Tag Archives | Google Nexus S

Google and Sprint Buddy Up on Nexus S, Google Voice

The Googlephone. It’s a concept that sometimes sounds an exciting taste of the future, and sometimes sounds like it’s already fizzled. And today, it’s back to being exciting: Google has announced that there will be a Sprint 4G version of its fine Nexus S phone–and that it will give consumers all the goodness of Google voice without making them switch their phone numbers. That’ll make it the first true native Google Voice phone.

The news would be noteworthy whenever it came down, but the timing is fascinating. It came down hours after AT&T agreed to acquire T-Mobile–there latter being the carrier that partnered with Google for the Nexus One and original Nexus S, and the only national carrier other than Sprint that counts as a scrappy underdog. Sprint needs good news; Google needs a wireless partner that isn’t T-Mobile and that doesn’t insist on acting like an 800-pound gorilla. Short of Google buying a phone carrier, there are all kinds of interesting things it could do with Sprint if the two companies agreed to let Google take the sort of dominant role that Apple took with the iPhone but which otherwise just doesn’t happen.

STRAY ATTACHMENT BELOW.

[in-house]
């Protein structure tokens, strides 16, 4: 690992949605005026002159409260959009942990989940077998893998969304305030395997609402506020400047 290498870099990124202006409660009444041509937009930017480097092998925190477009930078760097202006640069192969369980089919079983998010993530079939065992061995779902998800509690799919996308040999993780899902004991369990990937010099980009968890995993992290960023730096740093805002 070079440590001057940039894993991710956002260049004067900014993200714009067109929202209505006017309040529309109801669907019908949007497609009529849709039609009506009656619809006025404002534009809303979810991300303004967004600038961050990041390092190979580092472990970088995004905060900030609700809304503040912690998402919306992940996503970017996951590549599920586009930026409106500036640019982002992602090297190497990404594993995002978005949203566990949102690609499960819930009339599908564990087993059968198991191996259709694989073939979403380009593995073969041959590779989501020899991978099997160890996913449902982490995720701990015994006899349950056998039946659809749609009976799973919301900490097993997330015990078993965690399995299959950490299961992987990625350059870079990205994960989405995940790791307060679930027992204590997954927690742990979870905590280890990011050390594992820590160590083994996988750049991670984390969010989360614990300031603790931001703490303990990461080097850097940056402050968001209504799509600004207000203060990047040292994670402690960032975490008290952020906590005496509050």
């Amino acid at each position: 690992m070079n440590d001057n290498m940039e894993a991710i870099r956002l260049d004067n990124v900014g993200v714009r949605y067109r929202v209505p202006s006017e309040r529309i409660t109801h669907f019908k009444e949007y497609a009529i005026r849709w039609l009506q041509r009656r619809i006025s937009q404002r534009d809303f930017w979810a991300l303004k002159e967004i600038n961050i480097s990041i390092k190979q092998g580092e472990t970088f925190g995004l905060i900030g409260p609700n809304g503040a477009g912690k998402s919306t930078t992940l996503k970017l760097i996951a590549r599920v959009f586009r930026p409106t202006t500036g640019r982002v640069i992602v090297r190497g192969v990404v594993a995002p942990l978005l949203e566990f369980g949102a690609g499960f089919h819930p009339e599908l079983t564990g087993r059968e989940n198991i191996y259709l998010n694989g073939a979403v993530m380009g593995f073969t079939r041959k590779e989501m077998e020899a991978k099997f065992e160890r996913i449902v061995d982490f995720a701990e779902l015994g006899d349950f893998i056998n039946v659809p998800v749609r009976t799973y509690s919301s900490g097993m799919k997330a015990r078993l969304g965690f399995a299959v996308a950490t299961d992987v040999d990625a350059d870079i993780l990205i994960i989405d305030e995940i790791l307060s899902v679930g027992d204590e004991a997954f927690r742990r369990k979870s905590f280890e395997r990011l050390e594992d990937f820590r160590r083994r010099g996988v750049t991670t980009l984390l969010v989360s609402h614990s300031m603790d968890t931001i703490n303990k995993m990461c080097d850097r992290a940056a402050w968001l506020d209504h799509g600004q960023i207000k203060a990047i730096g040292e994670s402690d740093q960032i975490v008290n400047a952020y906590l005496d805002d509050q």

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Such a Deal!

Can you spot the catch with this $10 Nexus S over at eBay?


Android vs. Android

Time for another Last Gadget Standing face-off! On the surface, Google and Samsung’s Nexus S and Barnes & Noble’s Nookcolor don’t have all that much in common—after all, one is a smartphone and one is a “reader’s tablet.” But they’re both based on the same operating system, Google’s Android, and that makes them distant cousins, at least.

I’ve reviewed and (mostly) enjoyed both of them–they’re both worthy Last Gadget Standing semi-finalists. Now it’s time for you to weigh in.


The Nexus S: Unadulterated Android

Last Gadget Standing Nominee: Google Nexus S

Price: $529 (unlocked)

Hey, I forgot to mention: I reviewed Google and Samsung’s Nexus S smartphone for TIME.com. (Executive summary: best Android phone I’ve seen, nice hardware, the latest and greatest version of Android in uncontaminated form–but the OS still needs more polish.)

With the iPhone, you can be reasonably confident that there will be only one new model a year–and that the current model will be the best available iOS phone. (Of course, if the iPhone lands on Verizon soon, decisions will get trickier.) With Android, things move far more quickly–there are 172 available Android handsets so far (as of last week). And a whole bunch of handsets have had the honor of being the best single Android phone to date, usually for very brief periods. To me, the Nexus S is the current best single Android phone to date–but I’m not making any bets on how long it’ll hold the title.

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